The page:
The Tony Sale Award
for Computer Conservation and Restoration

Computer ◆ Conservation ◆ Society

Welcome to the Tony Sale Award website

The 2018 Tony Sale Award for Computer Conservation

The 2018 Tony Sale Award (TSA) for computer conservation has been won by a project to restore three generations of flight simulators.

The Center for Technology and Innovation (Techworks!) in Binghamton, New York, USA, has brought back to life a Second World War analogue flight simulator, a 1960s solid-state hardware version and a digital simulator from the 1980s. The public has been able to experience each of the three ‘Pilot Makers’ to grasp the pace of innovation and development of simulation technology.

Prof Martin-Campbell-Kelly, chair of the Computer Conservation Society TSA judging panel, congratulated the winners – “In reproducing novel computing applications which the public can experience first-hand, the Techworks! team gives us an unforgettable impression of the early days of virtual worlds. Excellent research, skilled implementation and an impactful result make this a superb example of the power and relevance of computer conservation, something that I know would have met with the late Tony Sale’s enthusiasm and approval.”

The Techworks! project was inspired by the simulation industries in its local area of Binghamton, widely regarded as the birthplace of flight simulation. The restoration of the three simulators has presented very different challenges requiring contrasting skillsets.

A commitment to continuing to improve public access to the simulators aims to ensure that the value of computer conservation and the early developments in our digital world can be widely appreciated.

The 2018 Sale award trophy Susan Sherwood (Director Techworks!) receieves the award from Nigel Sale, Tony Sale’s son. The earliest, electro-mechanical flight simulator

Other short-listed entries for the 2018 Tony Sale Award included –

  • Bob Supnik and SIMH Computer History Simulation Project ndash; software which has been used to simulate numerous historical computers
  • An accurate physical reconstruction by the Museo de Informática ICATEC in Buenos Aires of CLEMENTINA, a Ferranti Mercury and the first scientific computer in Argentina.
  • Electrologica Foundation: The EL-X8 at the Rijksmuseum Boerhaave, The Netherlands honouring Dutch computer pioneer Edsger Dijkstra,
  • The Virtual Colossus Project, by Martin Gillow – web-based simulation of Colossus and Lorenz 1940s cypher-making and cypher breaking

About the Tony Sale Award

First established in 2012 in memory of computer conservation pioneer Tony Sale, who rebuilt Colossus, the World War II code-breaking computer. It was instigated and is managed by the Computer Conservation Society and sponsored by Google UK.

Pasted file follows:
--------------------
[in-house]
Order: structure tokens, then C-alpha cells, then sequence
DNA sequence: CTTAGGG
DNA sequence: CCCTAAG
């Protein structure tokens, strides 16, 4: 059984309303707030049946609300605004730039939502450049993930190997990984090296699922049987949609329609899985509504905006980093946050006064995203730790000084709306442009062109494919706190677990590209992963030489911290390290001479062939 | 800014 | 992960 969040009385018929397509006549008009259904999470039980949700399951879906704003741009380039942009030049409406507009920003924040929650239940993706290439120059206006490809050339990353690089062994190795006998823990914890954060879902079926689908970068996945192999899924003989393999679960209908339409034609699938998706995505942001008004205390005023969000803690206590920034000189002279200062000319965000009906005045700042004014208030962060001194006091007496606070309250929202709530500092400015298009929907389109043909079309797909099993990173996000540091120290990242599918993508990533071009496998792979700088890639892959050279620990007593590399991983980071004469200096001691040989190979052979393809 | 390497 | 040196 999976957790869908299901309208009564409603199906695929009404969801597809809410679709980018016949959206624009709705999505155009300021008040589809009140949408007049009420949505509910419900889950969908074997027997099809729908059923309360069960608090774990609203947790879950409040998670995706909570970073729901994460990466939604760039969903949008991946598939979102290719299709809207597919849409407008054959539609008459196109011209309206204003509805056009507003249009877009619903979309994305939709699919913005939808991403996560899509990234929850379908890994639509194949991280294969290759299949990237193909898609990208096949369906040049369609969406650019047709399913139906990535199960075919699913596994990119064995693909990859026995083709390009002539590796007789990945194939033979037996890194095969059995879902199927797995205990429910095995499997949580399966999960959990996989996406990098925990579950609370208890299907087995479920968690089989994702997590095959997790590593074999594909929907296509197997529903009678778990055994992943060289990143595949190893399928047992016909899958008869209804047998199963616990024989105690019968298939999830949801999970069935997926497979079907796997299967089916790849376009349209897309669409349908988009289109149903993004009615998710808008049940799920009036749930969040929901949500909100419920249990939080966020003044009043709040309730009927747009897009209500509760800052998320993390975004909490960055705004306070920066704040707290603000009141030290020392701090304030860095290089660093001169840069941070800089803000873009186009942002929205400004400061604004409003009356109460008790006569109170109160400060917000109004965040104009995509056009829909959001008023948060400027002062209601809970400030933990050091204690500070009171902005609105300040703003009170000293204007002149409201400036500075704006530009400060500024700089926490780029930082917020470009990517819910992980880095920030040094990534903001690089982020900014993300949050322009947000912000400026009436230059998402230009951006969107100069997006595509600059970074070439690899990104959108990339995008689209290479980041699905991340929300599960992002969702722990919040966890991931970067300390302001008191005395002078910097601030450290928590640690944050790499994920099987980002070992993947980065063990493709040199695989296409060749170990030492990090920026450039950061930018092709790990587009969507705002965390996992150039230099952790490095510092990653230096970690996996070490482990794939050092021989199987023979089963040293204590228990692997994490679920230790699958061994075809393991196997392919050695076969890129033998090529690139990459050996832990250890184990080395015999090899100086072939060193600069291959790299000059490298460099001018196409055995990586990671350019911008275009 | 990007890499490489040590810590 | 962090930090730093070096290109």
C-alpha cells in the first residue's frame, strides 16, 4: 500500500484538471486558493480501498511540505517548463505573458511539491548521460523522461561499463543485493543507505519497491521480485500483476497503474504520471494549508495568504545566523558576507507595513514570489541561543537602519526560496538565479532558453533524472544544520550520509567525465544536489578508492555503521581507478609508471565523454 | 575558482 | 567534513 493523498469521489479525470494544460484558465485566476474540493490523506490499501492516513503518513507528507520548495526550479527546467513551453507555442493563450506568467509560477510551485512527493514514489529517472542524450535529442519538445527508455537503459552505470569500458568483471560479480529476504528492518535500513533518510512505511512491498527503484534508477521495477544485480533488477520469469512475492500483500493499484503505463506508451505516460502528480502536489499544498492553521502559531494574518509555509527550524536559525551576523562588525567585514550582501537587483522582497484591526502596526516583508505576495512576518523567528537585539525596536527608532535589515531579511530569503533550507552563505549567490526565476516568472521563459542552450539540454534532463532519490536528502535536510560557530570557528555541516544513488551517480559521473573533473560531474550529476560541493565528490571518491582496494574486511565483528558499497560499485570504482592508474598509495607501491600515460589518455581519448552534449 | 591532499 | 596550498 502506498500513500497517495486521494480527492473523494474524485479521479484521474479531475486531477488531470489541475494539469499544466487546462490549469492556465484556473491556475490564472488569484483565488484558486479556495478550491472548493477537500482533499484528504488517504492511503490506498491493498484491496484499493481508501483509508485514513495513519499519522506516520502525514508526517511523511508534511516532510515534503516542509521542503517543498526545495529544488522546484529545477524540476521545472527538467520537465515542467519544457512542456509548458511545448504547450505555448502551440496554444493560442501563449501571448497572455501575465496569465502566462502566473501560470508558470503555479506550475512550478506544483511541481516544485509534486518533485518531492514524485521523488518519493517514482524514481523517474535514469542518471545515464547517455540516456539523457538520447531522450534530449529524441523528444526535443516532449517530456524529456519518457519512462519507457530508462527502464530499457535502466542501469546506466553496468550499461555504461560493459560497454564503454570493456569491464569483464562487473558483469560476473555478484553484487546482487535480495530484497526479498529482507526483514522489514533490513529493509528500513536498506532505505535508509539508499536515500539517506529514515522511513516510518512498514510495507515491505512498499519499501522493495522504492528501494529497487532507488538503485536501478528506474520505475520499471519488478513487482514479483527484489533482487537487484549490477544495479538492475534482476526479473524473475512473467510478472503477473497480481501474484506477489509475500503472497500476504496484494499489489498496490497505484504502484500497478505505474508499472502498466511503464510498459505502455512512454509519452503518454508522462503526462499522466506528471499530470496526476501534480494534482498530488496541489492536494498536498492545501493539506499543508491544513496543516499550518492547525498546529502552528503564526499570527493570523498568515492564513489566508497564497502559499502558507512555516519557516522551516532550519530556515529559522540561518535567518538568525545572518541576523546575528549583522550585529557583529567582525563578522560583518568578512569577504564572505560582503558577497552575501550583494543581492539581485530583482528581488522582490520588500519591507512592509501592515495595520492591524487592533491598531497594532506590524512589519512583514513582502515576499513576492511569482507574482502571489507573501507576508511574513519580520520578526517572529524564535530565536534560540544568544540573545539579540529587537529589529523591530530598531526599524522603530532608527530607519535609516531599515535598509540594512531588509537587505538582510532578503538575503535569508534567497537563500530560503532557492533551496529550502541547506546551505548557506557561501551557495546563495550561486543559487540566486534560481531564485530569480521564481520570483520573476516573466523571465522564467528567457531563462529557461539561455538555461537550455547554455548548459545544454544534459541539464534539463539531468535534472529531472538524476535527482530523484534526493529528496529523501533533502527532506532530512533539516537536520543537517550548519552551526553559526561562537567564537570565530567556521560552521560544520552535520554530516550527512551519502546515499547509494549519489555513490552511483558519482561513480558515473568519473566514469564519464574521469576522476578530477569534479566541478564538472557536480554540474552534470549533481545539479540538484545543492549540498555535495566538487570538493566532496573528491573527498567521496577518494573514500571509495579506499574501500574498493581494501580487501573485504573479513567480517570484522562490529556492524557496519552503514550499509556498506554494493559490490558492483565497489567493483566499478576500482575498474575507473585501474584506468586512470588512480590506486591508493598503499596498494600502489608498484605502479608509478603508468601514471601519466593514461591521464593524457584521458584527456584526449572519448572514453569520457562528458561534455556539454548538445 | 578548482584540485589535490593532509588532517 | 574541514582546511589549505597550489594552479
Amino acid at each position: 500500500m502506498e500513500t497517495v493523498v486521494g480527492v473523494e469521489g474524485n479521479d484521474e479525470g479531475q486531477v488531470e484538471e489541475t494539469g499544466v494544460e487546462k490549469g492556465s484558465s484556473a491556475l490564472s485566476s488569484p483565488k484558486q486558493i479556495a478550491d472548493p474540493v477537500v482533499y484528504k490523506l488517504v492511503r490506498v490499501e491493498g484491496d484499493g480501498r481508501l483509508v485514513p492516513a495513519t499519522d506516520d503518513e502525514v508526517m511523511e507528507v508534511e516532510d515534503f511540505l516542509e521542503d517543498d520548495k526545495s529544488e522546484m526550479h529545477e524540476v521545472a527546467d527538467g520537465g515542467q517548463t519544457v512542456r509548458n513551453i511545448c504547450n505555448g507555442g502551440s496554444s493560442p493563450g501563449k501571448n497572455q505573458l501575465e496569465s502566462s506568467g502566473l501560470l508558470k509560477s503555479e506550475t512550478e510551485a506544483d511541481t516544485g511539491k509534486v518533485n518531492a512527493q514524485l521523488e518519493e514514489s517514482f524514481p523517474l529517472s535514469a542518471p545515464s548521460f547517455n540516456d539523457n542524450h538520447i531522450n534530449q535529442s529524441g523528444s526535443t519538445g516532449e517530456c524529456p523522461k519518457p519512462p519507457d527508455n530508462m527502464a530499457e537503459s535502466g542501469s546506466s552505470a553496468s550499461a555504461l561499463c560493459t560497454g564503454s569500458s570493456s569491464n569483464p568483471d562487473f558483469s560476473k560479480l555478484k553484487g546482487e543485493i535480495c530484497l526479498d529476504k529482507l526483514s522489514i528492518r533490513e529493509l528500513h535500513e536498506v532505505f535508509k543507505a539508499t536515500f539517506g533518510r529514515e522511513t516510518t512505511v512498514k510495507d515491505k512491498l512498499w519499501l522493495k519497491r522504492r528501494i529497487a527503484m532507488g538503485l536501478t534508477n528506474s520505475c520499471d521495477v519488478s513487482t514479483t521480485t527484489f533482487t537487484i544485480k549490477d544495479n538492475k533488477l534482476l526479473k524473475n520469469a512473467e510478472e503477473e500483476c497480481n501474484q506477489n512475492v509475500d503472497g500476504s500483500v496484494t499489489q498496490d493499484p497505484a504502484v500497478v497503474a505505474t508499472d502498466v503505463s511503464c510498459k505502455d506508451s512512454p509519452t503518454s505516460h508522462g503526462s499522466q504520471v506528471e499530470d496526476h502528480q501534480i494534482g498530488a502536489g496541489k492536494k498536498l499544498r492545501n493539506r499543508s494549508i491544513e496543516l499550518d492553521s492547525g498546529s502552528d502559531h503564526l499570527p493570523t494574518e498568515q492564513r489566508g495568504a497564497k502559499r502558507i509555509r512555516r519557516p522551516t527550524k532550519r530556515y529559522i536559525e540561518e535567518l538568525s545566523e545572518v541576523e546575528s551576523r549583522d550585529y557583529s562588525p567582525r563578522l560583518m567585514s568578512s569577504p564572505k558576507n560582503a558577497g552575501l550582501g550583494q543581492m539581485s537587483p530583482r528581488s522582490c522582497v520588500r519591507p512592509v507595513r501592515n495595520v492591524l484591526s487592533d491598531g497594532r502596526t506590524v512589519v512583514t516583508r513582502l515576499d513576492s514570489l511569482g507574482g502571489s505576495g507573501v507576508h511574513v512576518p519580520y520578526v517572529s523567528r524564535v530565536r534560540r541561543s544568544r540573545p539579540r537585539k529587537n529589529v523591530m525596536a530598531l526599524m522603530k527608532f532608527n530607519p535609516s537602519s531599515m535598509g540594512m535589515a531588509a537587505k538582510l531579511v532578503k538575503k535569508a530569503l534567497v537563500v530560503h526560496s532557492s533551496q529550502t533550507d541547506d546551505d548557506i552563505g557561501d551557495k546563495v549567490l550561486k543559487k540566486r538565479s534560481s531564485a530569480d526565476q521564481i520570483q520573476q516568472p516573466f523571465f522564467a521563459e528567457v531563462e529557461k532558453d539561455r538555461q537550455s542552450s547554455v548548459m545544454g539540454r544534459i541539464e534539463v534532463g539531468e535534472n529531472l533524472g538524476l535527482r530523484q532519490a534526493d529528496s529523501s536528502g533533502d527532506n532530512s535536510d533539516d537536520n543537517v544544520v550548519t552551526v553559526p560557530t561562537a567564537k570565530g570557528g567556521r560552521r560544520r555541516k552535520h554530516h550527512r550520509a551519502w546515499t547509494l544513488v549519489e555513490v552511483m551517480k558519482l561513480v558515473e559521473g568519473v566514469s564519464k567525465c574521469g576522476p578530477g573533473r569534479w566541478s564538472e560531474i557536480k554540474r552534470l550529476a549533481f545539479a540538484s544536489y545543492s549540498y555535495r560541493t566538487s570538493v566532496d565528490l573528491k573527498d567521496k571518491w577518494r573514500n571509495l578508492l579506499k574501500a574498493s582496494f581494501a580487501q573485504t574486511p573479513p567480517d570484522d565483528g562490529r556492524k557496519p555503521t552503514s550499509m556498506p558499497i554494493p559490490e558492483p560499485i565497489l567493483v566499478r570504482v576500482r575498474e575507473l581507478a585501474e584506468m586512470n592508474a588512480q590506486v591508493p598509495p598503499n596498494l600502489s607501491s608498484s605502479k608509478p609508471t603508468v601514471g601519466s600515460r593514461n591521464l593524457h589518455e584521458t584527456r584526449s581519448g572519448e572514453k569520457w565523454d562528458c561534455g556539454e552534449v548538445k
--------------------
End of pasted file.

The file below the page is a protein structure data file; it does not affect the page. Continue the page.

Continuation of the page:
The three previous winners of the award show the growing breadth and depth of computer conservation. The 2016 winner was the Heinz-Nixdorf MuseumsForum for its evocative and educational reconstruction showing how ENIAC, one of the first electronic computers, was programmed. In 2014, there were joint winners: the IBM 1401 Demo Lab, a restoration of one of the most significant machines in computer history by the Computer History Museum in California, and Z1 Architecture and Algorithms, a virtual reconstruction of the 1930's Konrad Zuse mechanical computer, by the Free University of Berlin. The inaugural award in 2012 was won by David Link of Germany for his computer art installation, Loveletters.

Projects may cover hardware and/or software and represent any period in computing history. Projects may be the work of individuals or a team.

The main judging criteria for the 2018 award were:

Originality: To what extent does the project demonstrate a novel approach to conservation or reconstruction?
Completeness:   Has the project achieved the initial goals set?
Ingenuity: What new techniques or processes were developed during the project?
Impact: What contribution has the work made to increasing the understanding of the history of computing?
Outreach: Is the result of the work visible to experts in the field and/or to the general public?
Publicity: To what extent has the work already been publicised or written up?

Tony Sale

Tony Sale and Colossus
The Tony Sale Award Trophy

The Tony Sale Award is presented in remembrance of the late Tony Sale, one of the two co-founders of the Computer Conservation Society which runs the award.

Tony Sale was an inspirational figure whose efforts to reconstruct a Second World War Colossus codebreaking machine pioneered much of the present day work of the Society.

The award is sponsored by Google to whom we are most grateful.